“So, what have you been up to?”
People get asked this question often and usually the first thing out of everyone’s mouth is “Oh, nothing.” or something along those lines. The sentiment of just going through the motions, the life as lived, y’know? That’s how it starts, at least. Once someone is given time to really examine what’s been going on, things come to mind. “I had a kid and got in a plane crash.” But events in one’s life never spring freely to mind, separated and excised as singular moments. They are all just events that make up a life. They are drops of rain into a river.
The past year has been trying for me but I’m a desperate, chronically depressed, alcoholic. Trying times are second nature to me by now. I tend to alternate between self-pity and self-loathing and very little can cleave itself between those two states of being. It’s been a spiraling, descent since I was born and it’s an easy and lazy way for me to conduct myself in this world. I’ve reached a point of acceptance with my depression that seems like a step in the right direction. Having lived much of my life in the Pacific Northwest, I’ve learned to identify and accept the different forms of precipitation. The thick morning fogs and the heavy mists that soak you before you realize it. The cold, stinging winter rain and heavy, refreshing summer droplets. This is also the familiarity I’ve had with depression. Sometimes there are jagged, crying knives in my mind and other times, there’s a weight that straddles my shoulders and refuses to be bucked free. Sometimes, most the time in fact, it is a manageable and small thing, a simple reminder that it is there. This insight into my own damaged psyche has helped me cope with it better and helped me focus on the things in life that make me happy.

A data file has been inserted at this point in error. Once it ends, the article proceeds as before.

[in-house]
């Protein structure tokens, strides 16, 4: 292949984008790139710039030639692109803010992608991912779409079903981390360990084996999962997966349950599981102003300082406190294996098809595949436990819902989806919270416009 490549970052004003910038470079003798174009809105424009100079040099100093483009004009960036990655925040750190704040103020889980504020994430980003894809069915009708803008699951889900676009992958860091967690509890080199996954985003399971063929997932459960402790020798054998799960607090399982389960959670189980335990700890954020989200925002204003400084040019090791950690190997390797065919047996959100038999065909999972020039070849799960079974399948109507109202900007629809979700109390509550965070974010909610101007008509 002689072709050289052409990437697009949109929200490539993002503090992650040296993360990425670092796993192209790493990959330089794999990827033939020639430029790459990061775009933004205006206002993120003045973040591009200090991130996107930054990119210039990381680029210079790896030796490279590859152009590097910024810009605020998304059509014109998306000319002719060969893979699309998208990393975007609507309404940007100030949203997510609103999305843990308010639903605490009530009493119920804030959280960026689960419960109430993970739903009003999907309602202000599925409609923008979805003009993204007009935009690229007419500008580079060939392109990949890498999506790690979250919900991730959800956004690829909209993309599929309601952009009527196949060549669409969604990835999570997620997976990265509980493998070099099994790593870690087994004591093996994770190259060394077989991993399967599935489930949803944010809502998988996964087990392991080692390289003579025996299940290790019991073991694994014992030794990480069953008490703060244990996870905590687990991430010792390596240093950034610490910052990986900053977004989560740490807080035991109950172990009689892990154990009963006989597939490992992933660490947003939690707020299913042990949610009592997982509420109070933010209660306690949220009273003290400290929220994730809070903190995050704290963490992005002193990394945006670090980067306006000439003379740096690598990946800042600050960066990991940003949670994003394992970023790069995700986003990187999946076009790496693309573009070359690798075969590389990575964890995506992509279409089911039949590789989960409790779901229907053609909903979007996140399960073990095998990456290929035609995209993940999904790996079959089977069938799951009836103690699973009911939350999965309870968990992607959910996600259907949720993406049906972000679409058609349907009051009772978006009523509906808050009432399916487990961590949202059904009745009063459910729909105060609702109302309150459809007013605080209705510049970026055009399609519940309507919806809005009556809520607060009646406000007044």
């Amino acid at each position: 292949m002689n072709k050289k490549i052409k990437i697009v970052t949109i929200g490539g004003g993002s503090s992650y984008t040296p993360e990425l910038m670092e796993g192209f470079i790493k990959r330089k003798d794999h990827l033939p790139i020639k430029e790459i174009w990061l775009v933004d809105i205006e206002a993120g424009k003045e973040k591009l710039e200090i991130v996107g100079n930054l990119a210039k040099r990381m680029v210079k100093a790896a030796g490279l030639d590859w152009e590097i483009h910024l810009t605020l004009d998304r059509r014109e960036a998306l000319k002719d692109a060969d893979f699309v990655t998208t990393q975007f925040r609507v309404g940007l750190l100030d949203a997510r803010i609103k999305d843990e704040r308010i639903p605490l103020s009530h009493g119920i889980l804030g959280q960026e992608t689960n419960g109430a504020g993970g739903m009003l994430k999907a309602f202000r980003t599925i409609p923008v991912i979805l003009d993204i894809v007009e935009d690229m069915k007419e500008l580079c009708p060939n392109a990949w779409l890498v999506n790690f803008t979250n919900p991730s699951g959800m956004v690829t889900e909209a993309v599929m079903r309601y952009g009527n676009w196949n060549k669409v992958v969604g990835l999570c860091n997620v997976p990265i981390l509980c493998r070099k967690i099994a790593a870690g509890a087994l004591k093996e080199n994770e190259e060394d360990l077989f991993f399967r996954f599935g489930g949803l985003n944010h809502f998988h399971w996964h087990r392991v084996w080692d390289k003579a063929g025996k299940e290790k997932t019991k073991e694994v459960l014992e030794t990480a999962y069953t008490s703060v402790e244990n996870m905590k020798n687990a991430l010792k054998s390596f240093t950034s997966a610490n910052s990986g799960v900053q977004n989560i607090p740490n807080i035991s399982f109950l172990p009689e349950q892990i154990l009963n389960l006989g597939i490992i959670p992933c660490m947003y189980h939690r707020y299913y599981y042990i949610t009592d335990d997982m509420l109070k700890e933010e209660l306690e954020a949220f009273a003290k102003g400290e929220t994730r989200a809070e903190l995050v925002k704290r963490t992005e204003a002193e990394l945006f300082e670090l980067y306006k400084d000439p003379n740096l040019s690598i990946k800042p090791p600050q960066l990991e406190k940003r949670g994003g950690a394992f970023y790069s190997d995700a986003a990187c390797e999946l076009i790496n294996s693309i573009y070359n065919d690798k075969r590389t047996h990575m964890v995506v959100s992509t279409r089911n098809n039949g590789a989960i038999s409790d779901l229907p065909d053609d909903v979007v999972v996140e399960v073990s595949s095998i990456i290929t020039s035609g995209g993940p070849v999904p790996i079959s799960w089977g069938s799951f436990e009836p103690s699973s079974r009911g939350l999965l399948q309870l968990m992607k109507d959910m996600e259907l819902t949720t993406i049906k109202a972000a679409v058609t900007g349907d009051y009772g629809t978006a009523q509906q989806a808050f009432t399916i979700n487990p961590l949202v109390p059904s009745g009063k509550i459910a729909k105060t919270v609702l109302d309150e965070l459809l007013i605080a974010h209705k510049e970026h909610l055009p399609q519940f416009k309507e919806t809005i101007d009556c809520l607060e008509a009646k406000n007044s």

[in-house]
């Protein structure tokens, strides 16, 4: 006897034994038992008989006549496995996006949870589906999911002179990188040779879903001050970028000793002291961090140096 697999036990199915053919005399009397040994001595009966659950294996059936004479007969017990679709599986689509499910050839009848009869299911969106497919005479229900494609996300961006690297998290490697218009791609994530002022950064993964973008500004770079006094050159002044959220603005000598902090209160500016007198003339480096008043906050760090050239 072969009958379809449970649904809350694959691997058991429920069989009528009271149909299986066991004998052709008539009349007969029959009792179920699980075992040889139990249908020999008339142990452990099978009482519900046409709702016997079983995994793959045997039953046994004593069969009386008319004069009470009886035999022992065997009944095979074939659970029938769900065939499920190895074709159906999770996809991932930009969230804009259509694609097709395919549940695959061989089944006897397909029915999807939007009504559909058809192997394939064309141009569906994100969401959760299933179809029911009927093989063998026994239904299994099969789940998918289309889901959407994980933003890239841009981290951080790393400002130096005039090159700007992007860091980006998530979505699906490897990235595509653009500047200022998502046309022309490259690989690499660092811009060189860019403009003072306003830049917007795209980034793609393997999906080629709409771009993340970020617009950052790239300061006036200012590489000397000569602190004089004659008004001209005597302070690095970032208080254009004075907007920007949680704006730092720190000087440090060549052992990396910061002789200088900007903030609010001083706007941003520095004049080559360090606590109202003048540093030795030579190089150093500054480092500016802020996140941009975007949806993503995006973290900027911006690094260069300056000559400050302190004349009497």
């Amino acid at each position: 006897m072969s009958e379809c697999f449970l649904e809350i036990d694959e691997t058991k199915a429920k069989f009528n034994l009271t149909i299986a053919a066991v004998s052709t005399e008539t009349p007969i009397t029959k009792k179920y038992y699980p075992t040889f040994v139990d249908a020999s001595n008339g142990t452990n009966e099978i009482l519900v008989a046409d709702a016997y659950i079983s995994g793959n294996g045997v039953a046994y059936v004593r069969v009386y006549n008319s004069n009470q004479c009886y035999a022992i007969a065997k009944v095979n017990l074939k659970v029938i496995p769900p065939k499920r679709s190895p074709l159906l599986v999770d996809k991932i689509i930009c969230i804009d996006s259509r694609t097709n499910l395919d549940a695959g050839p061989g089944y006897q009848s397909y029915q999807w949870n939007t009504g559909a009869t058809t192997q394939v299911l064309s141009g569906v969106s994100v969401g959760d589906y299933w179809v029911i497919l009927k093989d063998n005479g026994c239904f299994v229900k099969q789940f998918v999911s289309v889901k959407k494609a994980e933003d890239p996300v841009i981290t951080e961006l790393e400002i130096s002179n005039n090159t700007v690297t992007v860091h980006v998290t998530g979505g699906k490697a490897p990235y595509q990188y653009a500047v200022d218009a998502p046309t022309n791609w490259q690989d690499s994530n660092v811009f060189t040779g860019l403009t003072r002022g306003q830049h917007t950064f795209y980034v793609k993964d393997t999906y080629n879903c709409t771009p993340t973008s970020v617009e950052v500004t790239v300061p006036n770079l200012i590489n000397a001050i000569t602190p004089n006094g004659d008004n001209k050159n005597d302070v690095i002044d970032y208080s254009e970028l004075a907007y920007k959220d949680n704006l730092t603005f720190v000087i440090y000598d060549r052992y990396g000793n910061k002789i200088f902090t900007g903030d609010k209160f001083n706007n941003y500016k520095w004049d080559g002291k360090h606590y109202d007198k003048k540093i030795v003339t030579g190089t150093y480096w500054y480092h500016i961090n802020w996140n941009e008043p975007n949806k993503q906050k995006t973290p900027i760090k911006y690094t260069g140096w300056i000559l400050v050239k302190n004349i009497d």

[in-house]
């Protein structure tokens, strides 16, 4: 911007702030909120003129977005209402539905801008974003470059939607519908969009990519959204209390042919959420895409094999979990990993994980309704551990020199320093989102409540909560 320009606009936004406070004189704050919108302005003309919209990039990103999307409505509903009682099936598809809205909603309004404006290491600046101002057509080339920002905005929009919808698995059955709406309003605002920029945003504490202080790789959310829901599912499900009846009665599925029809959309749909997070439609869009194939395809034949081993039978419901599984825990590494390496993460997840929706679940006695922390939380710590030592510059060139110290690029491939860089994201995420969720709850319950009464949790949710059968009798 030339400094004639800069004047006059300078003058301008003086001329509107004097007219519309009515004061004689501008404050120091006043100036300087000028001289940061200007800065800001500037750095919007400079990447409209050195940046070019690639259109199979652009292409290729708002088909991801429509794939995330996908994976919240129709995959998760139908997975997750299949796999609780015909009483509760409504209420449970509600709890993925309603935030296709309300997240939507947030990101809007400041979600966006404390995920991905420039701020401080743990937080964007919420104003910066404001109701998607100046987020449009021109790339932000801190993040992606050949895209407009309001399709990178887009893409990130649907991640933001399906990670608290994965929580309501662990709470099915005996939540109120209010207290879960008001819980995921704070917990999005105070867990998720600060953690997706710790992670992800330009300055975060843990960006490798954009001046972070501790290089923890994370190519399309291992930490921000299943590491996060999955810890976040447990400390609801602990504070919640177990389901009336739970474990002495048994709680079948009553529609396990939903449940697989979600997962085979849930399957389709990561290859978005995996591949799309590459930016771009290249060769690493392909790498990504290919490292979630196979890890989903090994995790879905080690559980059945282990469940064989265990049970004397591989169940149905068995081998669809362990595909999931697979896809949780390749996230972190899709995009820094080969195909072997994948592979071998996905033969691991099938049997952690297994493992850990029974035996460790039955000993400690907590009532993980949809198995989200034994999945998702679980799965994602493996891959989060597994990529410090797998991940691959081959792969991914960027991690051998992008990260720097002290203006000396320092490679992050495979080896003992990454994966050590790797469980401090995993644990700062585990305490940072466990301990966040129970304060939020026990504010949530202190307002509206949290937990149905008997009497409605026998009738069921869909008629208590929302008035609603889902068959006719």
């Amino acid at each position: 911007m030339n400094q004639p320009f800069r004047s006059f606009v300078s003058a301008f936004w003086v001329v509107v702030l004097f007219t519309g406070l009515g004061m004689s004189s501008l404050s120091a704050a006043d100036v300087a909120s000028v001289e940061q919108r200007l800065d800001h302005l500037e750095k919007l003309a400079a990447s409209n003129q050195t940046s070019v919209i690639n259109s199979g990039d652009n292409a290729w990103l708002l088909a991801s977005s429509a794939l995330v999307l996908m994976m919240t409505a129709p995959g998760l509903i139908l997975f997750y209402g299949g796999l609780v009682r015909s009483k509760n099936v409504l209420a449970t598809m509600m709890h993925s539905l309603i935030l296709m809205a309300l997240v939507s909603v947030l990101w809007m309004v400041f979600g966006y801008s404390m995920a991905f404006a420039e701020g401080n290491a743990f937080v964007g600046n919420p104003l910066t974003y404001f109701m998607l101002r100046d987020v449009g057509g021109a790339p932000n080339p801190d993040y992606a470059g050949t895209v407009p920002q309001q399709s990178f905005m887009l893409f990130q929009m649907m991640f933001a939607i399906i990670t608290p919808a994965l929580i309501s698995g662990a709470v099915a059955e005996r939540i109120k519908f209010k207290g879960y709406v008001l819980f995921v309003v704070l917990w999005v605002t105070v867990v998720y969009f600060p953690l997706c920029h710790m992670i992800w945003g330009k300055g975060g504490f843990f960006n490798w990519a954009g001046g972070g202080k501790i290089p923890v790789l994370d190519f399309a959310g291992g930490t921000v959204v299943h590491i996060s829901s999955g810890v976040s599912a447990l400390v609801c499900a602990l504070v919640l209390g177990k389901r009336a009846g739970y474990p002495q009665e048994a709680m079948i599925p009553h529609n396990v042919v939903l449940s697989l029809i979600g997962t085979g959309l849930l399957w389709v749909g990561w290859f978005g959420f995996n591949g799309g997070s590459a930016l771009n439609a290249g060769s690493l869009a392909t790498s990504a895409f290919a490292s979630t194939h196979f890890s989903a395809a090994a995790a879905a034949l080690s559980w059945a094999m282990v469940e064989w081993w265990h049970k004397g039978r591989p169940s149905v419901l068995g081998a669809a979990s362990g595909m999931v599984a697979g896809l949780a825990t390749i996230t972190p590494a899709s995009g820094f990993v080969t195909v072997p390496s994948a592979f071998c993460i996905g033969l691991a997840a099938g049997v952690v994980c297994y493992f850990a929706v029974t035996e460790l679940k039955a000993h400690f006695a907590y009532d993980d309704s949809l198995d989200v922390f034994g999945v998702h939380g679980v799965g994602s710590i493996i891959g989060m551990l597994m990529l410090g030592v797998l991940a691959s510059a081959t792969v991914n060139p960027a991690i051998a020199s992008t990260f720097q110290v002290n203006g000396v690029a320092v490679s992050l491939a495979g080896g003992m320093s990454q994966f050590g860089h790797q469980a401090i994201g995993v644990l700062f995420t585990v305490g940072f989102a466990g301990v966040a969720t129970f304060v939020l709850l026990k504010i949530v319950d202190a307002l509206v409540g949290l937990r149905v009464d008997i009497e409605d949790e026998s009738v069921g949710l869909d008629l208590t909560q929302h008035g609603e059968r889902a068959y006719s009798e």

I’ve always been an introvert. I’ve always craved time to myself to explore whatever line of thought I fancied. All my pursuits are solitary, drawing, writing, reading, etc. Simply being in the room with someone is a huge obligation. It is our nature to communicate with and entertain one another and these things can become exhausting to an introvert, such as myself. I like people and it is fun to be around others in small doses but that obligation can easily take a toll.
The past two years have seriously put that introversion to a test. A person, unaccustomed to long bouts of solitude would have been broken by now. I have lived in this small town, without friends or any real human contact. I work alone and I have no ability to meet people. I am an ugly, sad and angry man without the ability to make a good first impression. I’ve had a few scattered romantic entanglements, fueled by chance encounters while I was drawing at the bakery, drinking at a bar or through the internet, all of which have ended quickly and disastrously. I don’t regret those brief glances into other’s lives, though I don’t regret the ending either.